May 15, 2008
By Ian J. Twombly
Refurbishing an instrument panel is a unique task. Not only does the installer have to be current on all the popular avionics and how they interact with each other, but he or she has to also understand basic electronics, including voltage, amps, ohms, and power. The Get Your Glass Sweepstakes Piper Archer was an even harder job for Penn Avionics because it involved a piece of equipment they had never installed before, the Aspen Avionics EFD1000 primary flight display.
According to Chris Vincigureo, the installer at Penn doing the work, the Archer was pretty straightforward, except for the Aspen. But making things more difficult was the fact that Vincigureo had less than a month from when the airplane first arrived until when we had to take it away to make it to Sun ’n Fun in early April. In that time, we wanted to have both Garmin GNS430Ws, the Avidyne EX500, the P.S. Engineering PMA 8000 audio panel, the Garmin transponder, and the Aspen PFD installed. Vincigureo was up to the task but these things are never easy.
Ideally, the entire job would have been completed in one visit. But since we wanted to show off the Aspen at Sun ’n Fun, Vincigureo had to double his effort and only install these initial items. The first series of work was almost completely flawless. As in any job, Vincigureo started on the outside. “I do all the antennas first,” he said. So even though the Avidyne TAS 600 traffic system won’t be installed until later, the antenna went in on the initial round. The reason is because when you’re working with a new interior and the entire headliner has to come down, it makes sense to only do that once. Along with the antennas, Vincigureo replaced all the coaxial cable in the entire airplane. Aviation coax is similar to what you would see in your house, except that it is all 50 ohm, whereas video coax for TVs and other devices is 75 ohm. Also, aviation coax is often double-shielded to impede interference, Vincigureo said.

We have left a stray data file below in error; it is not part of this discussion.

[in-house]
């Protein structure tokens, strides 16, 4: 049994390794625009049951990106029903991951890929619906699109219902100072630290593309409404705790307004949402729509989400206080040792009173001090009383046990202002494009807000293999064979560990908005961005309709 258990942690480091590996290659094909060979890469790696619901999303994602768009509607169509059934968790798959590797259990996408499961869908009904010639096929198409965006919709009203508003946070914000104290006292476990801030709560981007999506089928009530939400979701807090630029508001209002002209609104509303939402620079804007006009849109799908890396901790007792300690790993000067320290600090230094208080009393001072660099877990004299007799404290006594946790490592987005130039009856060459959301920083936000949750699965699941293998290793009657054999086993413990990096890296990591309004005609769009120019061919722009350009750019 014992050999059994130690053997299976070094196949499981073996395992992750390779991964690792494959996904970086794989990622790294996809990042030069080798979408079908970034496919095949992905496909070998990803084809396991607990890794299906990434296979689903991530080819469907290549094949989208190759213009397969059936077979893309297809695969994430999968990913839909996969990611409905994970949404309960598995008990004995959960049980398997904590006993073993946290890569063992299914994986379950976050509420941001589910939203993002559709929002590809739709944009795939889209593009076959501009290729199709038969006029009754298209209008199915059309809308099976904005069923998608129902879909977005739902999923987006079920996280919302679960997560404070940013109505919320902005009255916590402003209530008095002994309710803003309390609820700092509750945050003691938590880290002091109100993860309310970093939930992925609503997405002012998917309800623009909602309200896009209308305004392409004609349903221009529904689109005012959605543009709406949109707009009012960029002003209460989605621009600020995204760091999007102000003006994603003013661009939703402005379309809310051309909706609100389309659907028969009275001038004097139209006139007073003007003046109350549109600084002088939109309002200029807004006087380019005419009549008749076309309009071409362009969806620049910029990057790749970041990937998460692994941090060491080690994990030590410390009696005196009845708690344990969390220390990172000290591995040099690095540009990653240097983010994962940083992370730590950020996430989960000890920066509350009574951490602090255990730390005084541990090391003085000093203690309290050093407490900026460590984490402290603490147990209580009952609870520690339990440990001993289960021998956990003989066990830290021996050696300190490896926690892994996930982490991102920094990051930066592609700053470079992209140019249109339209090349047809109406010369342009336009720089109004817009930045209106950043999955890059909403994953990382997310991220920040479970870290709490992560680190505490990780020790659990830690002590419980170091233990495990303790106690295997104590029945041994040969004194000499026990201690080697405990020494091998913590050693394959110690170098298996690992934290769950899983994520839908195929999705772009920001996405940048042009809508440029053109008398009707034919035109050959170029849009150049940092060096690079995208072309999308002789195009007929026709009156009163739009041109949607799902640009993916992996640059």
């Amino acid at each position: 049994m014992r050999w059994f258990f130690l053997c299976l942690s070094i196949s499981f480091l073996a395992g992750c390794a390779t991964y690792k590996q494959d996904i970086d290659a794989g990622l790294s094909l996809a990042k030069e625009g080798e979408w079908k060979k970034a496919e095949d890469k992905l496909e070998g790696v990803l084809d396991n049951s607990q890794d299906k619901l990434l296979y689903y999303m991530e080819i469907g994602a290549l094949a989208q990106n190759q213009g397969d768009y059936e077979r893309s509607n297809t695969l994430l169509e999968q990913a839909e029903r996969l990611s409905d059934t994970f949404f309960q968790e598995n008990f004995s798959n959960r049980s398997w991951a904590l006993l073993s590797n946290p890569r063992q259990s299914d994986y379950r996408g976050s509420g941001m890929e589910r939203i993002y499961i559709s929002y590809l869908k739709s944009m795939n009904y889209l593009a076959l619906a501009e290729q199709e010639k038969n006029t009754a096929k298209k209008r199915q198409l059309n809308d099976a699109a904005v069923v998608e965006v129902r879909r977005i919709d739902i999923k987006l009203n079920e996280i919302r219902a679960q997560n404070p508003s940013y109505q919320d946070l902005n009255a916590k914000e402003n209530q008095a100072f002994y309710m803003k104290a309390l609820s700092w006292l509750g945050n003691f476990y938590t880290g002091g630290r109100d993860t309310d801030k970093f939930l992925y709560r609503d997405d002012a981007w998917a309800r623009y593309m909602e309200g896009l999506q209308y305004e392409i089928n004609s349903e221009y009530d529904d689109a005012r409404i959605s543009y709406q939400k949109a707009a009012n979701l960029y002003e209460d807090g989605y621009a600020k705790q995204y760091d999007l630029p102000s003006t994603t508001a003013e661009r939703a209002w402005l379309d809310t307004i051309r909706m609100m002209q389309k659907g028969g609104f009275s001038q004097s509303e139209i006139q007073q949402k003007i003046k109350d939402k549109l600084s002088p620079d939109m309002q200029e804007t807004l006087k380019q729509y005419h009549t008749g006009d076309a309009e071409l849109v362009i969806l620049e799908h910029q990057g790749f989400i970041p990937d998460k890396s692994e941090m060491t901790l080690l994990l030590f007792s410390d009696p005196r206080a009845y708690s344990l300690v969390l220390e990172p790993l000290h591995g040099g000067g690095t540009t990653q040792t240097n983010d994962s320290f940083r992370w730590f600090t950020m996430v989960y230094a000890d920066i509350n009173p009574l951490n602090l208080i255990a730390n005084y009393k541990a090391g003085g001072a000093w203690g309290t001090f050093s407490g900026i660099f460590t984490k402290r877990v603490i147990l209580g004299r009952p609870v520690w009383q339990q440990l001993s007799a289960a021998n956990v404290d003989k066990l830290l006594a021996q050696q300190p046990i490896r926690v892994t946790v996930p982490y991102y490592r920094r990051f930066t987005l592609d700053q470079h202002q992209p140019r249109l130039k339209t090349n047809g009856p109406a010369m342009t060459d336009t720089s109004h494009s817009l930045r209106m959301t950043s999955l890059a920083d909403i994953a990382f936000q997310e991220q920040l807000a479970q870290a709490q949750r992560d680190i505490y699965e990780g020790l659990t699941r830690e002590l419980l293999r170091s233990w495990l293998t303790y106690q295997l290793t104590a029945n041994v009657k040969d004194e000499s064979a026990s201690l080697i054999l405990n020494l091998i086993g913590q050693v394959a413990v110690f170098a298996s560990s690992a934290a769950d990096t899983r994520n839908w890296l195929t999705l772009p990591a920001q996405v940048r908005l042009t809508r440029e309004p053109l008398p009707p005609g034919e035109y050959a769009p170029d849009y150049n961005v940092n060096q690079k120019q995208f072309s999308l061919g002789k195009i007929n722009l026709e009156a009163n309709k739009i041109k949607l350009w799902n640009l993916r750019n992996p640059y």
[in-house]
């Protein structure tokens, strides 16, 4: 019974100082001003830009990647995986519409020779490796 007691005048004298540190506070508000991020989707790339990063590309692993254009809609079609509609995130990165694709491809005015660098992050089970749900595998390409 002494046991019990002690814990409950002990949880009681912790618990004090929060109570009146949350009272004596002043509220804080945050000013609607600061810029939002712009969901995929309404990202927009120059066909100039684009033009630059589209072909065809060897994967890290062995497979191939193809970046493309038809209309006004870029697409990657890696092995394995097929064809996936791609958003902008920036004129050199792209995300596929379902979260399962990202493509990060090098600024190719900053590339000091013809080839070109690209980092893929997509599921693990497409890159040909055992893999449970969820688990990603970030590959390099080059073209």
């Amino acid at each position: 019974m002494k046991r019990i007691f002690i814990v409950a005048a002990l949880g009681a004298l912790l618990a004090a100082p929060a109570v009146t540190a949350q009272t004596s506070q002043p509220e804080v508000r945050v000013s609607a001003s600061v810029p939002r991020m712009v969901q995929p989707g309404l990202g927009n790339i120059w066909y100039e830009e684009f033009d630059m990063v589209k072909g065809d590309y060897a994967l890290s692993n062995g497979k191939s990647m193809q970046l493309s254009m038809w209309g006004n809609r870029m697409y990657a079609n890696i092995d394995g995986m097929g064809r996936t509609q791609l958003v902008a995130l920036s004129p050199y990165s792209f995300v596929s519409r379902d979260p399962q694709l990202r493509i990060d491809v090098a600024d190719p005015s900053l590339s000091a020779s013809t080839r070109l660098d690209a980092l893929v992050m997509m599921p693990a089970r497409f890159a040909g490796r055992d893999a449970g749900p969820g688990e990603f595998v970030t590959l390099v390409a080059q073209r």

After replacing the antennas, Vincigureo pulled out all the old radios, the VSI, the attitude indicator, and the directional gyro. At this point, all the work was still contained within the old panel structure, as if a customer decided not to replace the old plastic overlay with a solid, one-piece metal panel. The new GPS units, audio panel, transponder, and EX500 multifunction display went in predictably, with no issues, according to Vincigureo. The process for these installs is well known at this point, but it basically entails building a wiring harness, setting in the radio trays that come prefabricated from the manufacturer, and hooking everything together. The hard part comes when it’s time to program the boxes and make sure they’re talking to each other. We’ll have more about that in coming weeks.
This being Penn’s first Aspen install, and one of the first ever, we were worried there would be problems. Because the Aspen uses a magnetometer to obtain its data, proper placement of that antenna is the first step. Aspen Avionics has identified certain places where the antenna can’t go, and these include some predictable locations like next to a GPS antenna, or next to a light. But in testing, some other interesting observations have cropped up. One company representative said that they found it couldn’t go directly above the pilot or copilot seat in some airplanes because metal on the occupant’s headsets altered the readings. In the case of the Archer, the magnetometer ended up on the back of the fuselage, next to the dorsal fin that leads to the vertical stabilator.
After Vincigureo installed the magnetometer, he had to get the ACU, or auxiliary control unit, in. The Archer has limited space behind the panel, so Vincigureo decided to put the ACU under the rear seats next to the spar. That’s also where the autopilot servos reside. Aspen’s ACU is a complex, interesting piece of equipment. In some cases it won’t be necessary, but because our unit will be interfacing with two GPS units and an analog autopilot, it was required. Customers only trying to get one Garmin GNS430 to feed in to the Aspen probably won’t need the ACU.
After the ACU came the unit itself. “In general I like to finish my work in the panel,” Vincigureo said. “After the antennas come the boxes, then the work in the panel itself.” With that systematic philosophy in mind, he installed the Aspen last. And because the Aspen simply slips in to the space left by the vacant attitude indicator and directional gyro, that is easy and logical to do. Stay tuned for how the Aspen install came together.
Next week: Installing the Aspen and interfacing
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As the cold weather chills AOPA’s Headquarters in Frederick, many of us are inside generating new resources for flying clubs.
In my house, every Friday night is “Movie Night.” While the movies are rarely educational (I don’t think I learned anything from the Lego Movie), we look forward to the weekly opportunity to spend time together. Why not use the same concept for your Flying Club (with the addition of education, of course)?
AOPA Flying Club Manager Kelby Ferwerda posted the following on the AOPA Flying Club Facebook Page: “Recently I’ve talked with quite a few Flying Clubs about maintaining social activity through the cold winter months. Some clubs host Holliday Parties, others have Potluck Movie Nights. What does your club do to keep members involved during the chilly months?”
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